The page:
Seeing the crowds, he went up on the mountain, and when he sat down, his disciples came to him.
2 And he opened his mouth and taught them, saying:
3 “Blessed are the poor in spirit, for theirs is the kingdom of heaven.
When the time for Jesus to begin His earthly ministry, he was baptized by John. John protested, “But Jesus answered him, “Let it be so now, for thus it is fitting for us to fulfill all righteousness (Matthew 4:14-15).”
Jesus then went into the wilderness, where He fasted for 40 days, was tempted by the devil (4:1-11), and emerged victorious.
Having prepared Himself this way ceremonially and spiritually, “From that time Jesus began to preach, saying, “Repent, for the kingdom of heaven is at hand” (4:17).” The Kingdom of Heaven was always central to Jesus’ preaching.
He next called His disciples (4:18-22) and taught them, too, about the Kingdom. His first extended teaching in Matthew 5-7 is called the Sermon on the Mount. It is not a plea for repentance to the undecided, but is instruction about what Kingdom living looks like to those who have been called by Jesus to be His disciples. The crowds were present (v. 1), and Jesus is always speaking to those who will listen, but as He sat on the Mount to teach, His intended audience was the disciples He had just called. His teaching still applies to the church today. If we would follow Jesus, we need to be aware that we are submitting to the King of the Kingdom of Heaven. And the Sermon on the Mount tells us what Kingdom living looks like.
But the Kingdom of Heaven is upside-down from what we might expect. In establishing His Kingdom, Jesus does not choose the bravest, the best-looking or the most intelligent. Although we know that Jesus is passionate about spiritual issues, He does not call the most righteous, either. According to Jesus, the Kingdom of Heaven belongs to the “poor in spirit.” In other words, our entrance into the Kingdom of Heaven comes through our utter lack of qualification!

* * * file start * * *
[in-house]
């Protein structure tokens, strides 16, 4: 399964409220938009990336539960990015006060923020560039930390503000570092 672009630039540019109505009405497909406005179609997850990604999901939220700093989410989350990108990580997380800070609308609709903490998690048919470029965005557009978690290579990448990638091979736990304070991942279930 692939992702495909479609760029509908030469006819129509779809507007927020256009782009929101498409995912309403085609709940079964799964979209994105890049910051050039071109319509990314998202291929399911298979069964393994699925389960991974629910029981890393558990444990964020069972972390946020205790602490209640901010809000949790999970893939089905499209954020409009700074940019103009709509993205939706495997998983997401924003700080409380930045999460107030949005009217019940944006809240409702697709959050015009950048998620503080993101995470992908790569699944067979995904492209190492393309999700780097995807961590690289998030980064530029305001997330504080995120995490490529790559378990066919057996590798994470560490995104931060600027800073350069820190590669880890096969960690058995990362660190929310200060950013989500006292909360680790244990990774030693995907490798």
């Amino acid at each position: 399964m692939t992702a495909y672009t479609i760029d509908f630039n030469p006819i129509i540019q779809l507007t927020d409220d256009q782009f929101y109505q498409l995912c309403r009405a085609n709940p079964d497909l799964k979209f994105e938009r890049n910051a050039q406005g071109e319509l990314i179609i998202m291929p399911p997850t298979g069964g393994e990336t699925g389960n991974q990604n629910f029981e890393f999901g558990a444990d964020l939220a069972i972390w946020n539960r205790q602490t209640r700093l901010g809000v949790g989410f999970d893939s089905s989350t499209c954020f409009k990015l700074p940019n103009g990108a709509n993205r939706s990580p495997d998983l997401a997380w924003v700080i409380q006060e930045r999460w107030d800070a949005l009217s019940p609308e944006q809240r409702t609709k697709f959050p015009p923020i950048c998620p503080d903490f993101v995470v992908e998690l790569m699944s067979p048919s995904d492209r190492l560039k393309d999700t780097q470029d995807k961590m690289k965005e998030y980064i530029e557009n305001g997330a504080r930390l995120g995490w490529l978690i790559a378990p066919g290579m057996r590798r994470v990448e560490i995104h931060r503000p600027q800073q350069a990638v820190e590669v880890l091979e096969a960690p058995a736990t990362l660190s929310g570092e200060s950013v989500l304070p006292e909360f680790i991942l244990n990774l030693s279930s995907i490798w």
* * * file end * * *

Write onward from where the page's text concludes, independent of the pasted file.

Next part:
Many look at the phrase “poor in spirit” and think of material wealth, which the poor do not have. To be poor in spirit, then, would describe someone whose spirit, mind or psyche reflected that poverty. But the emphasis here is actually on what’s spiritual, and to be spiritually poor, is to have no spiritual capital, no righteousness, no holiness, none of the currency of a spiritual kingdom with which to bargain. The poor in spirit have nothing to offer God that they might enter His kingdom. Because of our sins, we cannot show Him our good deeds or right motives, for all of them are tainted and corrupt. Instead we come to Him with empty hands and broken hearts and admit that we are spiritually bankrupt, destitute, impoverished. We owe an infinite debt of sin that we can never repay.
When we come to God with such a confession, He does not turn us away, but welcomes us. “Yes, my child,” He says. “Now you understand.” The debt of sin must still be repaid, but Christ paid the penalty for us in His sacrificial death on the cross. It is only by His substituting Himself for us, our sin for His righteousness, that we are able to enter the Kingdom of Heaven. So we are, in the end, blessed to be poor, for by God’s grace the Kingdom of Heaven is ours.